SC²S Colloquium - Jan 24, 2018
|Date:||Jan 24, 2018|
|Time:||15:00 - 16:15|
Sebastian Burreiner: Comparison of classic and task-based scheduling for the local time-stepping in SeisSol using OpenMP
This is a Master's thesis introduction talk advised by Carsten Uphoff.
The earthquake simulation software SeisSol uses local time-stepping to efficiently calculate large-scale simulations. The multi-threaded work distribution is done by OpenMP and currently a prototype exists that uses the OpenMP task construct. This thesis looks into different scheduling options and compares approaches possible through OpenMP tasks with more classic methods like list-based scheduling as well as the current implementation. The goal is to minimize load imbalances and thus improve the overall runtime.
Keywords: SeisSol, HPC, load balancing, local time-stepping, list-based scheduling
Lukas Krenz: Cloud Simulation with the ExaHyPE-Engine
This is a Master's thesis submission talk advised by Leonhard Rannabauer.
This thesis is concerned with the simulation of clouds with the ExaHyPE framework. ExaHyPE is an engine for hyperbolic partial differential equations that uses the ADER-DG scheme. We use the compressible Navier-Stokes equations for computational fluid dynamics. Due to the diffusive components, the Navier-Stokes equations are not hyperbolic. We thus need to modify parts of the numerical scheme. Furthermore, we extend the equation set to the reactive compressible Navier-Stokes equations which include a source term that models chemical reactions. We develop a gradient-based, global adaptive mesh refinement (AMR) criterion that finds cells with unusually large gradients. Our implementation is evaluated for standard two and three dimensional fluid dynamics test cases, for flows over a realistic background atmosphere and for a reactive detonation wave. Furthermore, we perform a convergence test and a time-to-solution benchmark that evaluates our proposed AMR criterion.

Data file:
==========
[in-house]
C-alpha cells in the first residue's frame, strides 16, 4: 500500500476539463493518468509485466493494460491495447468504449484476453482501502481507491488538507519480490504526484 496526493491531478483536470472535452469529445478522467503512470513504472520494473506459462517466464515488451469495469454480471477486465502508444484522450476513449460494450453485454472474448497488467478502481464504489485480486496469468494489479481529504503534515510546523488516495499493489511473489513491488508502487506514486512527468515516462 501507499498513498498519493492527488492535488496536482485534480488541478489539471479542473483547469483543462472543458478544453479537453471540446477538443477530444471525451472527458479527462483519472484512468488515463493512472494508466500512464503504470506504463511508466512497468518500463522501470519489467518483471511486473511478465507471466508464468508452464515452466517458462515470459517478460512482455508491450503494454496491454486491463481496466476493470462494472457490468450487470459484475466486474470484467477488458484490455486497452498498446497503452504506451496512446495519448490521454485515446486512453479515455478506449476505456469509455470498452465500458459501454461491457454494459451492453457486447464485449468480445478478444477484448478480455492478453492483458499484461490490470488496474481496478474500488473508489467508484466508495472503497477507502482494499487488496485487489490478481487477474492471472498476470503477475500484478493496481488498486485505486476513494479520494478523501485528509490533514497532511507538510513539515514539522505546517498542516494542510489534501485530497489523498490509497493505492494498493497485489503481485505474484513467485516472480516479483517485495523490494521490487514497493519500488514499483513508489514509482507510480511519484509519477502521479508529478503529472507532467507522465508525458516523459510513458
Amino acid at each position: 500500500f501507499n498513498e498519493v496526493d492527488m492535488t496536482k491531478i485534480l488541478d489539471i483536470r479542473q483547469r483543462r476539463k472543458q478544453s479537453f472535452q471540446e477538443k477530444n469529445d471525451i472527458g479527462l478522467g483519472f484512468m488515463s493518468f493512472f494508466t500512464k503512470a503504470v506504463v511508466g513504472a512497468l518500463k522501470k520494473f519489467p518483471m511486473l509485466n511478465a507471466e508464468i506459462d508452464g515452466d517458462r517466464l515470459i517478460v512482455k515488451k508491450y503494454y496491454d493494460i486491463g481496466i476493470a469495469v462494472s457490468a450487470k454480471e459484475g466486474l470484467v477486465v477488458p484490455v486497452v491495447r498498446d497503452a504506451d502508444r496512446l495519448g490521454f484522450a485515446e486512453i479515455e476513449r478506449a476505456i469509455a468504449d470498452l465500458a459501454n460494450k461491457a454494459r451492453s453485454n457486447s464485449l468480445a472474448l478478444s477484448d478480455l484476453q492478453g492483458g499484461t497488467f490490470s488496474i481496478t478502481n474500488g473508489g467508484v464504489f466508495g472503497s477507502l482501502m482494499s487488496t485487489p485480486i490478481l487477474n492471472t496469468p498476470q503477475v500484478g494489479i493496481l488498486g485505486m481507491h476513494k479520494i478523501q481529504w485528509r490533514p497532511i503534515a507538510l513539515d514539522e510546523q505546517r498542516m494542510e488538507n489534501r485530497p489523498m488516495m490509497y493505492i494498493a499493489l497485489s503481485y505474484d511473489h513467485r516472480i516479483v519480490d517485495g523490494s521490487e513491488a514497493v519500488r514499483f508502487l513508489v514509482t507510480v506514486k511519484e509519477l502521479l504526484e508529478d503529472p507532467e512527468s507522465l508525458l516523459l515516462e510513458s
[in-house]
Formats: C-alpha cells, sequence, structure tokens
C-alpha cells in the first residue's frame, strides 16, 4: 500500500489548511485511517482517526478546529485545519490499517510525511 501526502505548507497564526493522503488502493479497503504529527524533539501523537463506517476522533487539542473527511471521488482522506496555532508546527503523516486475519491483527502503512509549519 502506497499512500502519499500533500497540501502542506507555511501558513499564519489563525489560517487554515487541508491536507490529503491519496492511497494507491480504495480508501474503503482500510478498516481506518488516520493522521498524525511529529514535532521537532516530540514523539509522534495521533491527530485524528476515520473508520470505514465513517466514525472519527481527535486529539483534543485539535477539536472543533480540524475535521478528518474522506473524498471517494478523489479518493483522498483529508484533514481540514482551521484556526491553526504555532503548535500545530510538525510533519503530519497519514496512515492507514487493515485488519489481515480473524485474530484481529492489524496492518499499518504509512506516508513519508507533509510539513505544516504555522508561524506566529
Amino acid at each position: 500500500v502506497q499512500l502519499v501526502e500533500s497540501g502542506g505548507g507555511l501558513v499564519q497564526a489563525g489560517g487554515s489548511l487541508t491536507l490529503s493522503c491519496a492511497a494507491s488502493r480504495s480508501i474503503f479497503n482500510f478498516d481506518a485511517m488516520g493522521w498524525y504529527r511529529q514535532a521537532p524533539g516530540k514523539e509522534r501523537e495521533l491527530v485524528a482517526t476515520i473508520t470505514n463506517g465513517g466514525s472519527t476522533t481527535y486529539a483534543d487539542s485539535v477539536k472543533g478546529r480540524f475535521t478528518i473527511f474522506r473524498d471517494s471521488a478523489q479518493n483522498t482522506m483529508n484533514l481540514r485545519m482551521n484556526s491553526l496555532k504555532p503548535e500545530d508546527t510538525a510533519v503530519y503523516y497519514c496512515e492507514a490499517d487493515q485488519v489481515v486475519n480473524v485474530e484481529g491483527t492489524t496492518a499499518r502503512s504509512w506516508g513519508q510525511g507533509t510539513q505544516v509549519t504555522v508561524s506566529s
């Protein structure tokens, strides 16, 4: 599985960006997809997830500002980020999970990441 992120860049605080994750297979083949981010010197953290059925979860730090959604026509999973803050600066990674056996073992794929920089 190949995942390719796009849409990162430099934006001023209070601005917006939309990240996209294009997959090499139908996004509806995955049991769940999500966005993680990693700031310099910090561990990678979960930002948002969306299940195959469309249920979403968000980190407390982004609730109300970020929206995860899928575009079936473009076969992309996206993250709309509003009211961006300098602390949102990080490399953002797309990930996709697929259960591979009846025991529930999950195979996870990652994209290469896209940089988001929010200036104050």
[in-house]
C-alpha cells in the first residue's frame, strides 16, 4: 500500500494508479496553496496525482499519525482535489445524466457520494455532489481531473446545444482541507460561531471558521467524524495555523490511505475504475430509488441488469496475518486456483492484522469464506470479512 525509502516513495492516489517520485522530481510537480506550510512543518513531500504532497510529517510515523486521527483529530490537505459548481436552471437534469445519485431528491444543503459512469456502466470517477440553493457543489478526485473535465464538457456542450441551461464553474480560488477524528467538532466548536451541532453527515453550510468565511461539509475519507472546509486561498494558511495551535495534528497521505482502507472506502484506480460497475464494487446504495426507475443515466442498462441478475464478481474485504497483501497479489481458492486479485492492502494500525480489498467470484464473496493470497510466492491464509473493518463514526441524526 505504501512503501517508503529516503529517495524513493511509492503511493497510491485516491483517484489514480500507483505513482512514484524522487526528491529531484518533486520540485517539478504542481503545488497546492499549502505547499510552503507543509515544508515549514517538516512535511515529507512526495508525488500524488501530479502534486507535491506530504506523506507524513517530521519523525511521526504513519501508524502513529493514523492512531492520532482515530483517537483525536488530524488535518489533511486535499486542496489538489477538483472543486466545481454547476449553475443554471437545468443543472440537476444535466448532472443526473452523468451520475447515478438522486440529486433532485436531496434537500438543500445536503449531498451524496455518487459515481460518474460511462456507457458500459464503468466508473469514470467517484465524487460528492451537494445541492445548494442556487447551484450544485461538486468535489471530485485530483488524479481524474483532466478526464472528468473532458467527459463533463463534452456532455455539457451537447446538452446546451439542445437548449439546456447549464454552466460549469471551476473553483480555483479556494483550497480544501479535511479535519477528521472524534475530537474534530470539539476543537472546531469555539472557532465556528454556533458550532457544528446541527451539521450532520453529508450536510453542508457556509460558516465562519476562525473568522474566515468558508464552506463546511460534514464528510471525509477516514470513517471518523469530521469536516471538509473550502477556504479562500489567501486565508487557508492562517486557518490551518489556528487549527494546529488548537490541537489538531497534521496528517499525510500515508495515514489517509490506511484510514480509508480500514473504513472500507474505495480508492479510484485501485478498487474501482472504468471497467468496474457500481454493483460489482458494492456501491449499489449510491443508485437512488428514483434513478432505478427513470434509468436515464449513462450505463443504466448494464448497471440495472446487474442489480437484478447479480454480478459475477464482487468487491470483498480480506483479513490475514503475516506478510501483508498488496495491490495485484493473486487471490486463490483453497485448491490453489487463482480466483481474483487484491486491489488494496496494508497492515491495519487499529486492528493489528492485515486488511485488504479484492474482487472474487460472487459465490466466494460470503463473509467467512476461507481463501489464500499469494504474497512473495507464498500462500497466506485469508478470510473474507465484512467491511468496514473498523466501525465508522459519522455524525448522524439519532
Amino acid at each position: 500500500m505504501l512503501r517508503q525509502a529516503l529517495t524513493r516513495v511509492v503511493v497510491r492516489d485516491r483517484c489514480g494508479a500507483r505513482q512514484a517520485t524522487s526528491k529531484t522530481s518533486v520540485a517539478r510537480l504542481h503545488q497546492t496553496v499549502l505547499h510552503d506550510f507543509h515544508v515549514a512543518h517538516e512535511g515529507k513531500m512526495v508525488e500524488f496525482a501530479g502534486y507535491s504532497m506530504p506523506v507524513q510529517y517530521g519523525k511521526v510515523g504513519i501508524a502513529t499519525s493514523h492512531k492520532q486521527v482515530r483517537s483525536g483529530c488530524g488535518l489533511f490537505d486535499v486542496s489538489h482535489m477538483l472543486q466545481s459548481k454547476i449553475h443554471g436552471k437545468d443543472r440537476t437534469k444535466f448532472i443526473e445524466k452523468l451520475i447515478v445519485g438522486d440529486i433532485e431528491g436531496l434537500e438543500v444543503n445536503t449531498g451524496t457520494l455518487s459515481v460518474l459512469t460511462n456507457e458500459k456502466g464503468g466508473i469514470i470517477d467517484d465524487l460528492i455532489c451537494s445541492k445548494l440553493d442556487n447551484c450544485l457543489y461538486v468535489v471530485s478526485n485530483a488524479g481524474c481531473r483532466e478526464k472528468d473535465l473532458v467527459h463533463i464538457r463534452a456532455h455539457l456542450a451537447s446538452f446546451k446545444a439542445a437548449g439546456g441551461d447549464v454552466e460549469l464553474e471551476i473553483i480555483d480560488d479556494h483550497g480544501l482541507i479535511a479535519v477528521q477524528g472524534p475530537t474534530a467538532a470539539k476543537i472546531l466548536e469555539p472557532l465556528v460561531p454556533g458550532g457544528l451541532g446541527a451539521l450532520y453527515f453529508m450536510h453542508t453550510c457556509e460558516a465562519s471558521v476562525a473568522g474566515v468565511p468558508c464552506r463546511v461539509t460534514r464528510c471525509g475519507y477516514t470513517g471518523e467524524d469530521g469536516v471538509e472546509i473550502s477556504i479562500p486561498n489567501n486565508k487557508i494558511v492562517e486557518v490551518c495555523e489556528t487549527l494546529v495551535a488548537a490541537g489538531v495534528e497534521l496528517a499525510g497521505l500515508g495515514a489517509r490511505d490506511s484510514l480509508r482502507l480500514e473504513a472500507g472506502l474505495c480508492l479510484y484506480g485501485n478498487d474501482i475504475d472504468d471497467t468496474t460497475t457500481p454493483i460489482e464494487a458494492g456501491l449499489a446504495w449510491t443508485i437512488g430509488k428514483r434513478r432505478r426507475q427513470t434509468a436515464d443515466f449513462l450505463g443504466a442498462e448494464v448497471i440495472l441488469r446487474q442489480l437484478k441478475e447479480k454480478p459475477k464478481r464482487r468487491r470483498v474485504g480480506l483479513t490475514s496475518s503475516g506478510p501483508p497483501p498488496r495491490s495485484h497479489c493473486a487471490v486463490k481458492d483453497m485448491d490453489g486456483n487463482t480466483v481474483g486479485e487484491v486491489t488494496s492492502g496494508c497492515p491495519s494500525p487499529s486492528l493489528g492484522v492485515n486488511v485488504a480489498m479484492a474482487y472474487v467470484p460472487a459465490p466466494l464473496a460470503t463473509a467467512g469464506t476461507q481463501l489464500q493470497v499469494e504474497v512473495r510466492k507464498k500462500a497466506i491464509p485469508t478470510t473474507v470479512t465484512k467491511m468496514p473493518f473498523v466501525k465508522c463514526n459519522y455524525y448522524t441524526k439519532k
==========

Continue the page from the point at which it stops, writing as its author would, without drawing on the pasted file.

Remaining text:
Keywords: ExaHyPE, ADER-DG, CFD
This is a Bachelor's thesis submission talk advised by Steffen Seckler.
This thesis deals with different algorithms for molecular dynamics simulations. We focus on variants of the Verlet lists. The presented algorithms are implemented in the C++ library AutoPas. For acceleration, the library uses shared-memory parallelization. We ran performance tests of the various implemented methods on the CoolMUC-2 system of the Leibniz Supercomputing Centre. From which we learned that performance, unfortunately, does not grow linearly with the number of threads used. How well we can scale depends on various factors and the algorithm used.
Keywords: Molecular Dynamics, Verlet lists, AutoPas, HPC